Yes, journaling is a component of dialectical behavior therapy (DBT) and presents in the form of a diary card. Dialectical behavior therapy is an evidence-based psychotherapy that is founded on the principles of cognitive-behavioral therapy (CBT) and rooted in mindfulness practices based on Zen Buddhist teachings. Psychologist Marsha M. Linehan developed DBT in the late 1980s as a means to more effectively treat chronically suicidal individuals diagnosed with borderline personality disorder (BPD). Although touched upon in cognitive behavioral therapy, DBT places primary emphasis on the psychosocial aspects of treatment. Currently, DBT is not only considered to be the gold standard form of treatment for individuals diagnosed with BPD but according to Behavioral Tech has also been found to be effective in treating a variety of other mental health conditions.
DBT has a multifaceted approach that includes weekly individual psychotherapy sessions, weekly group DBT skills sessions, and phone coaching. Each therapeutic setting has its own structure and goals. There will often be out-of-session requirements (e.g., group skills homework, diary cards, etc.) to help an individual continue to integrate and practice implementing the information learned into his or her daily life. The group DBT skills sessions focus on teaching and practicing the four modules of DBT, which are: core mindfulness (focusing skills), distress tolerance (crisis survival skills), emotional regulation (de-escalation skills), and interpersonal effectiveness (social/ relationship skills). Individual therapy sessions provide one-on-one attention to help the person go over skills learned in the group sessions, clarify any confusion surrounding a skills assignment and review one’s diary card. It enables an individual to further explore and dissect how the processes of implementing the skills have been effective throughout the week as well as identify areas that may need further attention. As-needed phone coaching is available to provide support between sessions should a crisis arise.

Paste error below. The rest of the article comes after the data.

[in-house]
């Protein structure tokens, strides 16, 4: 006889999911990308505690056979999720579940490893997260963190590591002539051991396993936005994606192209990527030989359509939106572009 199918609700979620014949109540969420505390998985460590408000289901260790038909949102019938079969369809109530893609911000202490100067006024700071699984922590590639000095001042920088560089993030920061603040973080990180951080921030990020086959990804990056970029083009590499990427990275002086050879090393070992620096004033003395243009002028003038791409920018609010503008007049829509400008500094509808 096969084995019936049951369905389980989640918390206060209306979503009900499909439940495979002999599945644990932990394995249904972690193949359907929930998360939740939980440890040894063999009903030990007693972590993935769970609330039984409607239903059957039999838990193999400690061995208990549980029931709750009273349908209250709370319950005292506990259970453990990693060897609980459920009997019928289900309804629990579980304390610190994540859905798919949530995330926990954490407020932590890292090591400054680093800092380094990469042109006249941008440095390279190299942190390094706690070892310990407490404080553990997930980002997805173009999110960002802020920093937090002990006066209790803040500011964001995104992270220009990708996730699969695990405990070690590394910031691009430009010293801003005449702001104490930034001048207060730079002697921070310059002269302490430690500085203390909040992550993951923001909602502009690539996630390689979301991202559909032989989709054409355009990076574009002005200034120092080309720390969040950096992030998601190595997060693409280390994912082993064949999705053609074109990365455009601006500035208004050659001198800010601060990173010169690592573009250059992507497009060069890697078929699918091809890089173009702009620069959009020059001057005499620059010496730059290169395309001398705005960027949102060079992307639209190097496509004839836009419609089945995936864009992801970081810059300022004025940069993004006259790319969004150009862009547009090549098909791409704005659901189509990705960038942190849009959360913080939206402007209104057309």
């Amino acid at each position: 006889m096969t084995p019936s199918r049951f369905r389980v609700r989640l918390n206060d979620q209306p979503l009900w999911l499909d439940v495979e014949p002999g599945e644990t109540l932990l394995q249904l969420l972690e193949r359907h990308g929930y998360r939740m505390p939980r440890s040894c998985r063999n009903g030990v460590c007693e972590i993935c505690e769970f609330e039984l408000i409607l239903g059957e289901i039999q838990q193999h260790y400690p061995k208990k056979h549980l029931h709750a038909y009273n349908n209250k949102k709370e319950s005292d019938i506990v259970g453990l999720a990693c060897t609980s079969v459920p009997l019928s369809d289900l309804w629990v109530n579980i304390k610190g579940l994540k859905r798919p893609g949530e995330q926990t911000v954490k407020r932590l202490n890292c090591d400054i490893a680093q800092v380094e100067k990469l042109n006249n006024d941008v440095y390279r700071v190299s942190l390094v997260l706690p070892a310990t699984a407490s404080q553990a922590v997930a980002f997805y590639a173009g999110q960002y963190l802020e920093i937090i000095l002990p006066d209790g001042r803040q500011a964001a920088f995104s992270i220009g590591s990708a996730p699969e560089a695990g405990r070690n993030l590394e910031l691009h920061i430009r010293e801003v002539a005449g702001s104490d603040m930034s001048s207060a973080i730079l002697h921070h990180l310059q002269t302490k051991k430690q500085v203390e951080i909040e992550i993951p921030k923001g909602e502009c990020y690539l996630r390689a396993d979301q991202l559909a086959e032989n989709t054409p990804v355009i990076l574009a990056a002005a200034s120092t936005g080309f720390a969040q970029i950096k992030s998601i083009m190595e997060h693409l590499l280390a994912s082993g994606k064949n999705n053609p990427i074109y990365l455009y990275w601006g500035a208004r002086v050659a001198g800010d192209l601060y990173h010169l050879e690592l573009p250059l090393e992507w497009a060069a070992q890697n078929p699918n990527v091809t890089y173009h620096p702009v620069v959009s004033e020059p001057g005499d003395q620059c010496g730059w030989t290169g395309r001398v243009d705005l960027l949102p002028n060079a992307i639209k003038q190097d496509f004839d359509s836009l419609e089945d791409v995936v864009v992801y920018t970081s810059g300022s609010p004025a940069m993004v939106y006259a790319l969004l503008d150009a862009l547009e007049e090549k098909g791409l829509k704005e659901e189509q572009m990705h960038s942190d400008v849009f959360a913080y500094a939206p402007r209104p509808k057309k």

DBT Journaling: Diary Cards
A diary card is a unique tool used throughout the DBT process. Different than keeping a traditional journal or diary, a DBT diary card is a grid-like form that is essentially a behavior-tracking tool to be completed regularly and referred to during individual therapy sessions. The purpose of a diary card is to track emotions, identify which DBT skills were used, and determine if the skills used were effective throughout the week. One-on-one therapy sessions provide an individual with the opportunity to go over and learn from his or her diary card. The therapist will provide support and guidance related to areas of struggle illuminated from one’s diary card, to help the individual pinpoint exactly where something may have taken an unproductive turn, and discuss strategies to avoid a repeat incident.
The information above is provided for the use of informational purposes only. The above content is not to be substituted for professional advice, diagnosis, or treatment, as in no way is it intended as an attempt to practice medicine, give specific medical advice, including, without limitation, advice concerning the topic of mental health. As such, please do not use any material provided above to disregard professional advice or delay seeking treatment.